The Handoff: Your Week in Neurology News – 7/6/17

The Handoff is a weekly roundup of neurology news covering various developments in subspecialties, the pharmaceutical industry, and the overall state of health care as it affects neurologists.

— A new study suggests that elevated levels of serotonin may serve as a forensic biomarker to help distinguish cases of Sudden Infant Death Syndrome (SIDS) from other sleep-related, unexpected infant deaths. 

— Check out this interview with clinical researcher Sarah Weckhuysen MD, PhD, whose recently received the Epilepsia Prize for Clinical Research for her work on the association of genetic mutations with the etiology of focal epilepsies. 

— Researchers have discovered the cause behind blood-brain barrier breakdown in patients with neuromyelitis optica. The finding may hold benefits for the development of therapeutics that penetrate the brain.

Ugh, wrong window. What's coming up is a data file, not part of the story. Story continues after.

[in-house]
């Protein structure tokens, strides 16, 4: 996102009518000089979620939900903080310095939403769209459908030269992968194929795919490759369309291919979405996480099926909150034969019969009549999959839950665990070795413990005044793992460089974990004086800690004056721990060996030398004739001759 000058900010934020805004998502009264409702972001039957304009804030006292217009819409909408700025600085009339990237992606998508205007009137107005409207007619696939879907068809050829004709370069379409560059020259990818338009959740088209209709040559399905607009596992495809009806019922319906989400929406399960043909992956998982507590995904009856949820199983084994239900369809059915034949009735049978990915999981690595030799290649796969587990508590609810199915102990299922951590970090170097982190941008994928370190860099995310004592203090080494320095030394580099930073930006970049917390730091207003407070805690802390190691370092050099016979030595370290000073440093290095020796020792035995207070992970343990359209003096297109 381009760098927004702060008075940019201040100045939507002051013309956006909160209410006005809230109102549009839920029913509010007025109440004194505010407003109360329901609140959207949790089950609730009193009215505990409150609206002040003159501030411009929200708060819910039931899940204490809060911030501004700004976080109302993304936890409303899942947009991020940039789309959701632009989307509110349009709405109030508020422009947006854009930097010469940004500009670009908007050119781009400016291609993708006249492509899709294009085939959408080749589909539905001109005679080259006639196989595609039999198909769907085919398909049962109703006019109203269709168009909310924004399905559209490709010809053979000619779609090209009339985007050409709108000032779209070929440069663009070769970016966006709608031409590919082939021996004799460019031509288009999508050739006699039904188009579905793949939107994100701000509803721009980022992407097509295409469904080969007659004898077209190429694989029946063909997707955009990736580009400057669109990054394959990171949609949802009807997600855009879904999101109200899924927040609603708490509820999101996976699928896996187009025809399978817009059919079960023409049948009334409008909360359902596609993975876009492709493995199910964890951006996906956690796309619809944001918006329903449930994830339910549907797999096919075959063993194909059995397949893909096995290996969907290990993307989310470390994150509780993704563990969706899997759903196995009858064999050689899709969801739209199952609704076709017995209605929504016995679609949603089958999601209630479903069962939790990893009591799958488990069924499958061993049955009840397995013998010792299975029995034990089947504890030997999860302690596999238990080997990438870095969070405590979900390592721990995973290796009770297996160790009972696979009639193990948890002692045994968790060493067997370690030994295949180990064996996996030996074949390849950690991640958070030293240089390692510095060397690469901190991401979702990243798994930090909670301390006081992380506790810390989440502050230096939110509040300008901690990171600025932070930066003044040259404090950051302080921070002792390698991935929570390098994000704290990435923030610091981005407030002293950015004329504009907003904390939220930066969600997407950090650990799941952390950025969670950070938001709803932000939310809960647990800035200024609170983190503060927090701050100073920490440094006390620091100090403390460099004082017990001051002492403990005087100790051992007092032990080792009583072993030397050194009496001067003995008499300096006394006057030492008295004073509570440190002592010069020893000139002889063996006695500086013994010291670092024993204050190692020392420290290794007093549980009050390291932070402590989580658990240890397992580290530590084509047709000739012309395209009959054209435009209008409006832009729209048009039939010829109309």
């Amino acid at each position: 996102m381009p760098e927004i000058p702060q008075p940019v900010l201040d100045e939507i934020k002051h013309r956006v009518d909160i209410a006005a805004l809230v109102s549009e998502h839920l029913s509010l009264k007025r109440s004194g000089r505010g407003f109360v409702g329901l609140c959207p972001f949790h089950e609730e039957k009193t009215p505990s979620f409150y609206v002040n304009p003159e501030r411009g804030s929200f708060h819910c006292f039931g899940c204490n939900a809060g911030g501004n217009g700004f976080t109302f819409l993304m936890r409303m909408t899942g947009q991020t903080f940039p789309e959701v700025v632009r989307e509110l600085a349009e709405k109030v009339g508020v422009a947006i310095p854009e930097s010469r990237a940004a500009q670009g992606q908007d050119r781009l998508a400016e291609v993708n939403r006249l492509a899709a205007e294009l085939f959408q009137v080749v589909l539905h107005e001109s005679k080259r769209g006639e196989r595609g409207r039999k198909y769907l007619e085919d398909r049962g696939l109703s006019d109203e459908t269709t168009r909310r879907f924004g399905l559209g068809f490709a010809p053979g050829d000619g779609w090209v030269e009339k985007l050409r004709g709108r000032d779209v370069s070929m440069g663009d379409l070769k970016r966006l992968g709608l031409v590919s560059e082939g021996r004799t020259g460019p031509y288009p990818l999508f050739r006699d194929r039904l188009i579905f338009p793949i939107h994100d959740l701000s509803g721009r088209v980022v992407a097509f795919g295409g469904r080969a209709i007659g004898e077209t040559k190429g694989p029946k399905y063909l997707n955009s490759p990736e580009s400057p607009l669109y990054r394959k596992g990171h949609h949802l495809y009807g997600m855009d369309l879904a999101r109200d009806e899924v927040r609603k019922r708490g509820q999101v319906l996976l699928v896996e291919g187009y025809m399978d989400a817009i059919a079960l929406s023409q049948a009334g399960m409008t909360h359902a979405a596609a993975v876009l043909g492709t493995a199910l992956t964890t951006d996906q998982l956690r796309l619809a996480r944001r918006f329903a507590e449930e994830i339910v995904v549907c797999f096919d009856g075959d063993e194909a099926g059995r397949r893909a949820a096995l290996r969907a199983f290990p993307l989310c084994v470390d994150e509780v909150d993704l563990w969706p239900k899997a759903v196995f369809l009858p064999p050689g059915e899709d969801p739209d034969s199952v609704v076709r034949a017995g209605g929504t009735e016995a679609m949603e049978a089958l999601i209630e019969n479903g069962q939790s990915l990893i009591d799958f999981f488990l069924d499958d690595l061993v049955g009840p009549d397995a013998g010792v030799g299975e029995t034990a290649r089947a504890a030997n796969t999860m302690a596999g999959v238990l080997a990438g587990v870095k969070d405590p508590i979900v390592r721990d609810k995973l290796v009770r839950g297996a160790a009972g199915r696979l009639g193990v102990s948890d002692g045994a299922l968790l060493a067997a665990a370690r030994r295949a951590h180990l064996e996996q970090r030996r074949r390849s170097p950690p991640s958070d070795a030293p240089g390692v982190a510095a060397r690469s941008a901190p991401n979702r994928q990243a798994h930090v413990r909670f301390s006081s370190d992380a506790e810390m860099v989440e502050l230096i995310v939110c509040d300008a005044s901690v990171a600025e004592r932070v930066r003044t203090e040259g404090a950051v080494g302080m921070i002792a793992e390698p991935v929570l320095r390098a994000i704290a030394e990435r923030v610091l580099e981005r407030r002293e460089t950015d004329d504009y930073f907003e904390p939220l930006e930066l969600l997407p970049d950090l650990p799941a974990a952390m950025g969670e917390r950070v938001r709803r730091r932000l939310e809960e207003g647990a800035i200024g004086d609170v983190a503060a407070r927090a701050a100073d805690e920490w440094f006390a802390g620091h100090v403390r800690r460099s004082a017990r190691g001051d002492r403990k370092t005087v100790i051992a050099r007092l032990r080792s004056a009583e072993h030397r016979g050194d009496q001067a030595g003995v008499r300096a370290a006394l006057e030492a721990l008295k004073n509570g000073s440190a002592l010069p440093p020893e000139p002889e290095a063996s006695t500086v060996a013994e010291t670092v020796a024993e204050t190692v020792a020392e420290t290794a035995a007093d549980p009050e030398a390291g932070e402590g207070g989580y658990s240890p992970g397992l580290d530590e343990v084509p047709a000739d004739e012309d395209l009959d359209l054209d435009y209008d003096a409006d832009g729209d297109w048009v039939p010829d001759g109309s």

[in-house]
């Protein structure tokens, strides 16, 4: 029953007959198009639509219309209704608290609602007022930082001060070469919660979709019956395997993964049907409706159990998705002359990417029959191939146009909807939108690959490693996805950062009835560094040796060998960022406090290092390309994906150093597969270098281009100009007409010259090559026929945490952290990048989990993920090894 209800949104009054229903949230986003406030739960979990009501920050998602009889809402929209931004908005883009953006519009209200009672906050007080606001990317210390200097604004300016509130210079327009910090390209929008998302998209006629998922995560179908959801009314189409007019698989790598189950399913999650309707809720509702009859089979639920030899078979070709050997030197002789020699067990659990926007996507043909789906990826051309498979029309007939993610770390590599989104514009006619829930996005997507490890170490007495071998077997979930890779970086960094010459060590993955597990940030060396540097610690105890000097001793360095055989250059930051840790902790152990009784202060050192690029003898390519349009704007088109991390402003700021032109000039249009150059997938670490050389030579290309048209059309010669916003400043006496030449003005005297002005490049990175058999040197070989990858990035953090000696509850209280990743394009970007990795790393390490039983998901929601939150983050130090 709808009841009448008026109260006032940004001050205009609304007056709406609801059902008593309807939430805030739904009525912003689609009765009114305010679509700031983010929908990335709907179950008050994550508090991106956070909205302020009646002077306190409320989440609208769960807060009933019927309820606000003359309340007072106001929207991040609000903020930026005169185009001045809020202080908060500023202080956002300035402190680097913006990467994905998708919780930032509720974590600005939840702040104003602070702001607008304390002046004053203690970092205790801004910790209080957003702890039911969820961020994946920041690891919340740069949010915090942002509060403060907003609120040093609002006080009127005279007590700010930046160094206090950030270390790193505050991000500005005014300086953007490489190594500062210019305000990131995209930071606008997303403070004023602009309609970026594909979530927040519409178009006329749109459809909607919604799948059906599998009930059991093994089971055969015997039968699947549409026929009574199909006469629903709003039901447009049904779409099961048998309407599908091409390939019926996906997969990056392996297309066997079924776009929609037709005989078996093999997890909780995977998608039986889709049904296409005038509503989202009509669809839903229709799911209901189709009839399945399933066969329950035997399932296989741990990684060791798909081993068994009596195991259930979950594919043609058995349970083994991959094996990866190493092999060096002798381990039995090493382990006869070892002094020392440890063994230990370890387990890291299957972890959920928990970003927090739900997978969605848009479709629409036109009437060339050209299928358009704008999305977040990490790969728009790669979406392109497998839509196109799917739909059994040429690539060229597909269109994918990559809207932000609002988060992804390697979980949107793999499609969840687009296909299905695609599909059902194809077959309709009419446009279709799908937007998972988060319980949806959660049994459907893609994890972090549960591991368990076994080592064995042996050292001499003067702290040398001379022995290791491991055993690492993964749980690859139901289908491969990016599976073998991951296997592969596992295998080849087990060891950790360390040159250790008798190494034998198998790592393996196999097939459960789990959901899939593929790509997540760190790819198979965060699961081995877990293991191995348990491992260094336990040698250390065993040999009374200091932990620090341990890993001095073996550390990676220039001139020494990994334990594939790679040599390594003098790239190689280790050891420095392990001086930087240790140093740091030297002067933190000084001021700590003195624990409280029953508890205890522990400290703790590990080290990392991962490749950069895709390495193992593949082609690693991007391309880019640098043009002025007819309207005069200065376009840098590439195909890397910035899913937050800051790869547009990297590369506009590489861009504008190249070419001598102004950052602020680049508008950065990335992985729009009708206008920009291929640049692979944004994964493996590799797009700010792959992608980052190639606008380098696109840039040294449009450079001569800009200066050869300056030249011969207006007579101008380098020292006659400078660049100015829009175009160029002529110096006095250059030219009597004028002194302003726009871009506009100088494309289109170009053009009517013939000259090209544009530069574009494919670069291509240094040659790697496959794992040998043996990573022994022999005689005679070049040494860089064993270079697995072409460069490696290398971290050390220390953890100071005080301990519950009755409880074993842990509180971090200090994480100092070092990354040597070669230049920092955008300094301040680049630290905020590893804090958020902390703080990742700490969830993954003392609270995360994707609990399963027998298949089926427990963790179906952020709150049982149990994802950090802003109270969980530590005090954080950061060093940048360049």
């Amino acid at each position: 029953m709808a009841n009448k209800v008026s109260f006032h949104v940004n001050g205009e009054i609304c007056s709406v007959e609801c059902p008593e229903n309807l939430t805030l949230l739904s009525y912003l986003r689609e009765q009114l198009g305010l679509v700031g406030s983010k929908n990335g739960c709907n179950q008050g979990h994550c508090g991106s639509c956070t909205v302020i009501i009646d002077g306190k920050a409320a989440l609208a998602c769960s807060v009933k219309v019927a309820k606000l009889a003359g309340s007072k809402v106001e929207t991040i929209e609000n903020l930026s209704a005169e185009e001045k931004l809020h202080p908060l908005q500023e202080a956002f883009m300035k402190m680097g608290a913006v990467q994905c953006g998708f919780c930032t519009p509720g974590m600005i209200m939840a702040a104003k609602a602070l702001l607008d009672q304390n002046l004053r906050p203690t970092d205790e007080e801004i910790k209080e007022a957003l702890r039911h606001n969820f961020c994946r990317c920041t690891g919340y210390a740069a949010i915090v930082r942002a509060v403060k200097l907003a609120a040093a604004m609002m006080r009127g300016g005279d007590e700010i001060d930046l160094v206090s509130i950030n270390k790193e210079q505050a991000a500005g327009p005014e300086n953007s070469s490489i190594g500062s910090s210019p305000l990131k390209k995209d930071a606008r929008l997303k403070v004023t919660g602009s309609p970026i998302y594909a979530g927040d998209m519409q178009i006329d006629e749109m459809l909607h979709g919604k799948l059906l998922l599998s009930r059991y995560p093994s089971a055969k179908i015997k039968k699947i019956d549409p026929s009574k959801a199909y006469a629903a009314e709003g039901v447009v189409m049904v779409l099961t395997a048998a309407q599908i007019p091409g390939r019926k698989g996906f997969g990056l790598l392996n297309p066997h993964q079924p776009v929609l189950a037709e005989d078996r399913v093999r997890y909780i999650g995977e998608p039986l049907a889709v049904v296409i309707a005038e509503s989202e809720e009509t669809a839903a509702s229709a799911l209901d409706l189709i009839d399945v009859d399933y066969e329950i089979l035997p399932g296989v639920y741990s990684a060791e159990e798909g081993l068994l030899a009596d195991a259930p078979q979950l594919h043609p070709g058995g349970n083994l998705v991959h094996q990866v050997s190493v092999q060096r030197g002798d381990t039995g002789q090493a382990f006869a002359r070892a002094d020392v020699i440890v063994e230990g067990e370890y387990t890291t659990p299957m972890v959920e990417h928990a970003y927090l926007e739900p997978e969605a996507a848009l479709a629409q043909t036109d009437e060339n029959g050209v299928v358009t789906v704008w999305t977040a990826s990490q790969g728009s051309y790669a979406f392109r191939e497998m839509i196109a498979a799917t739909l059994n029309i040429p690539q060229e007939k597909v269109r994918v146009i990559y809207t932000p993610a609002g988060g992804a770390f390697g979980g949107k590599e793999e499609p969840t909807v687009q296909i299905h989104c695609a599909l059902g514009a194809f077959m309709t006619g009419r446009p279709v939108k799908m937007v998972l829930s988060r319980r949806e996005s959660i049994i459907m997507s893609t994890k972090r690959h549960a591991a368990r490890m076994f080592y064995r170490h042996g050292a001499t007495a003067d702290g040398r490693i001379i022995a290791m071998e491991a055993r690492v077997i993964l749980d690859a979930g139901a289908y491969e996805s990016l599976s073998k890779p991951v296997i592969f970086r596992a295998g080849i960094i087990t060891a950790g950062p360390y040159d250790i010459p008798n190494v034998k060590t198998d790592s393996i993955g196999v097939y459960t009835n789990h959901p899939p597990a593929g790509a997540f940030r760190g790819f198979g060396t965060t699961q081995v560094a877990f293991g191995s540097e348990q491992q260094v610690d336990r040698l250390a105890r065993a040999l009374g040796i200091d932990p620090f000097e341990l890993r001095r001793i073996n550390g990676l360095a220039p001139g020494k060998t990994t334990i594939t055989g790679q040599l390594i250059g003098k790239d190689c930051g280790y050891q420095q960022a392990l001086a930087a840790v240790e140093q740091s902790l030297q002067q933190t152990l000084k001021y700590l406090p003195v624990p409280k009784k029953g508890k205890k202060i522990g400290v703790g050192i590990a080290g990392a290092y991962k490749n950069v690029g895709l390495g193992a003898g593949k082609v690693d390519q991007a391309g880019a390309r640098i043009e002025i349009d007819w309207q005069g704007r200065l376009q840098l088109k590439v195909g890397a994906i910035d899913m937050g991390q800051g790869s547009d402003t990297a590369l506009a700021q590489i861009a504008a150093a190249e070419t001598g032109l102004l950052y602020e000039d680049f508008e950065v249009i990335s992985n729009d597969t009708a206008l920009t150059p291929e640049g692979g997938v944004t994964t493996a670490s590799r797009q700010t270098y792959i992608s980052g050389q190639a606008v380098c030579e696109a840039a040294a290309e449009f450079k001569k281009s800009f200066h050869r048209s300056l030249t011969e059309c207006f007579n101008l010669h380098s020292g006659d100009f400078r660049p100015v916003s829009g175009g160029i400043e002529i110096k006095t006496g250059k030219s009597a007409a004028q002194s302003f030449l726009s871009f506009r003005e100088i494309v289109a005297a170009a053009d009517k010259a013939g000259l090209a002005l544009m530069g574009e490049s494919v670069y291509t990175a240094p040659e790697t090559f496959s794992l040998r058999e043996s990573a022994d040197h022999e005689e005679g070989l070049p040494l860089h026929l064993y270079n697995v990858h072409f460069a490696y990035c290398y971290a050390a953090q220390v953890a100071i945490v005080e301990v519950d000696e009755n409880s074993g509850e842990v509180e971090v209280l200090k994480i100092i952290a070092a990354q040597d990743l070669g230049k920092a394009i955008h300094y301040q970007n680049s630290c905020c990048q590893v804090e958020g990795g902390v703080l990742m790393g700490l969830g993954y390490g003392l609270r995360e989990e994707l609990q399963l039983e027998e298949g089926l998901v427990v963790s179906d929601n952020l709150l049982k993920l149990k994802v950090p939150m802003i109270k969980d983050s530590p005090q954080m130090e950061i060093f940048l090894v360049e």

— Top line results from the PROMISE 1 trial demonstrate a significant reduction in episodic migraine with eptinezumab.

— Indiana health commissioner Jerome Adams, MD has been nominated as the next Surgeon General. Dr Adams was at the helm when an HIV outbreak occurred in his home state, and has been an outspoken advocate of addressing the opioid epidemic. 

— Here is an updated list of how money raised with the ALS Ice Bucket Challenge has been distributed.

— The FDA is taking action to improve market competition among prescription drugs and grant swifter access to low-cost alternatives. 

— The mental health of caregivers may have a significant impact on the mortality of patients with dementia, according to a new report. If your patient’s caregiver is struggling, this financial support guide may help. 

JAMA Psychiatry has curated a collection of essays and the art pieces that inspired them to demonstrate the connections between visual art and mental illness

— Check out the latest Mayo Clinic Neuro Chat below, featuring pediatric neurologist and neurosurgeons talking about spina bifida and fetal surgery.